You haven’t heard from me because a month ago I was in Hawaii, and ever snce then, I’ve been thinking about nothing but Hawaii. While I was in Hawaii — Oahu and Maui, to be precise — we saw the sights, hit the waves, met some sea turtles, and drank. A lot. We visited breweries. We visited distilleries. We visited a freakin’ ton of bars.
Last week, news began to circulate that poorly-made copper Moscow mule mugs can cause food poisoning, and if you have a Moscow mule habit, you should reconsider your choice of vessel.
In my previous entry, I sang the praises of The Garden’s Secret, a unique cocktail found exclusively at Chicago’s The Duck Inn. To recap, The Garden’s Secret is made from a rare Swedish tea and a blend of liquors garnished with the world’s cutest little flower. Here, we’re going to talk about using tea as the base of, and inspiration for, your own signature cocktail.
The Duck Inn is a fairly new yet celebrated spot on Chicago’s Near South Side. The restaurant features a menu with a heavy local focus, and the backyard patio is an unexpected delight. They also have some of the friendliest and most talented bartenders in the city, including a woman named Monika and the award-winning head bartender, Brandon (who doesn’t play into this story at all but still deserves a mention). On our budget, The Duck Inn is best reserved for special occasions, but we try to spend our money locally, and so end up there perhaps more often than we should.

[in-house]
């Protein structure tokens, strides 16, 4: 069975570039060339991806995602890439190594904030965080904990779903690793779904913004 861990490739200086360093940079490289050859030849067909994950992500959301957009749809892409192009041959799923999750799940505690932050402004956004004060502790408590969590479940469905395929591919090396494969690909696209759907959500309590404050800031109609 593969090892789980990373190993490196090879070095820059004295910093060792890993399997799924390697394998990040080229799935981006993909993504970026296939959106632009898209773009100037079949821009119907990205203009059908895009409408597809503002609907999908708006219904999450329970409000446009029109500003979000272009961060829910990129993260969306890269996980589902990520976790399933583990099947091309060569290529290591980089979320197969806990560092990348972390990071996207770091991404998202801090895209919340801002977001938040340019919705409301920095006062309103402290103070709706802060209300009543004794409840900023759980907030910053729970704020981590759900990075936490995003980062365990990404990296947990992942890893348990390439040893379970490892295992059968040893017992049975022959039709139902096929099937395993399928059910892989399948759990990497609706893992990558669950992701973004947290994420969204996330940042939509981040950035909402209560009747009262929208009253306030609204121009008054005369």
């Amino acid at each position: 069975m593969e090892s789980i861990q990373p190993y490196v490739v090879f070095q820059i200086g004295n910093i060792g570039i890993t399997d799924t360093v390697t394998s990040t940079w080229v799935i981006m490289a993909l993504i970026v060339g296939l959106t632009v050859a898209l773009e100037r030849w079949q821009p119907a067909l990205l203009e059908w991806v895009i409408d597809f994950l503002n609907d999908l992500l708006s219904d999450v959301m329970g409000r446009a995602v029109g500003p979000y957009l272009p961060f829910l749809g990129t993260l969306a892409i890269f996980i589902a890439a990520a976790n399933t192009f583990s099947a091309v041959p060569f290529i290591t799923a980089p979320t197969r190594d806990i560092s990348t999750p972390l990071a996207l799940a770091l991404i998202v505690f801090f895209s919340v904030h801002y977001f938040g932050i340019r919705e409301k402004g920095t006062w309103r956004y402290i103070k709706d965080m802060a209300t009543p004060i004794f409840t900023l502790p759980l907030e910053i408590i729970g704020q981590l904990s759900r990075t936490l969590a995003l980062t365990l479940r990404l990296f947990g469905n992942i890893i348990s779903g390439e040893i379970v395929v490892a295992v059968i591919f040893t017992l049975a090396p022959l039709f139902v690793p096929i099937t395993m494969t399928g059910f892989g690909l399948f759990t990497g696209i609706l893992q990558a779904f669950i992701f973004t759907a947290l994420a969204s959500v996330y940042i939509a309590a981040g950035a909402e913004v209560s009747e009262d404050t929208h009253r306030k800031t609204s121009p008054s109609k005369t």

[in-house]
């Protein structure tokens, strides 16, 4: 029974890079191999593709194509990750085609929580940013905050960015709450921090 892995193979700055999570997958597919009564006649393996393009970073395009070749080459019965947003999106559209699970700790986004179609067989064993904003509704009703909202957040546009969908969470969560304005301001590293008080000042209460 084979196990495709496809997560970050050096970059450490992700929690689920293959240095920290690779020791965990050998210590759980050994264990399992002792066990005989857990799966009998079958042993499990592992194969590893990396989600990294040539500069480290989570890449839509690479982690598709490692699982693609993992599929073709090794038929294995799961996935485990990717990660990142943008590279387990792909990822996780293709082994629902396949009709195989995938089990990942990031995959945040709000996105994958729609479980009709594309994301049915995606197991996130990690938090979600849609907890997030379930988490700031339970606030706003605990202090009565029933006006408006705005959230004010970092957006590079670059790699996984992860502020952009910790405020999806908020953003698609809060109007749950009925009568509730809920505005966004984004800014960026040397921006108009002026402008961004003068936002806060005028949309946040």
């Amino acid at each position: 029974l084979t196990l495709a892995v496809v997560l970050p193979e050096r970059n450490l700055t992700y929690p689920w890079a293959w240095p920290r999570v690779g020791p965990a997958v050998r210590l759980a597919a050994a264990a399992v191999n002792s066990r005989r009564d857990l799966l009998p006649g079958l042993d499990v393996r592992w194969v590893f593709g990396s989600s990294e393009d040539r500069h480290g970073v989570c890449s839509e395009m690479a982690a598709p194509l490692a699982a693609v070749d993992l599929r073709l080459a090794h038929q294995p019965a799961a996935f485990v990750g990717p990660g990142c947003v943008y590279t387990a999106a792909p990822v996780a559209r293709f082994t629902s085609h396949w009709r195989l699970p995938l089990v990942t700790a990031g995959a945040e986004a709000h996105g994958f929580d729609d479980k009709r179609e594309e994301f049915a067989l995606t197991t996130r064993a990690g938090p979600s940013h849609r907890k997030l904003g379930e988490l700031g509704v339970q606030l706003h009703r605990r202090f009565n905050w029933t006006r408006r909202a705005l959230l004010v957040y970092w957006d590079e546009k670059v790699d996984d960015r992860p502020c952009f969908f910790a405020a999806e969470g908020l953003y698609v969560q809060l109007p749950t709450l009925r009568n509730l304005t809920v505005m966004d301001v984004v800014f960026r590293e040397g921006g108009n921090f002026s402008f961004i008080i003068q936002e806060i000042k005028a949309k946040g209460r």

Regional drinks are an interesting cultural phenomenon across the United States. The South has its bizarre Cheerwine, and my friends in Michigan will defend Faygo to the death. And we’re just talking about non-alcoholic drinks — for the purposes of this conversation, we’re not even touching on the craziness of limited edition, regional exclusive craft beers.
Too often, I find myself in my kitchen trying to recreate a cocktail from a bar or restaurant and it just straight-up misses the mark. No matter how closely I watch the bartender, or how much he or she was willing to share information about the craft as my drink was being prepared, some homemade replicas just fall flat. Too sweet, not enough dimension, not enough mouthfeel. At that point, there’s not much I can do to save it… so I simply go in another direction.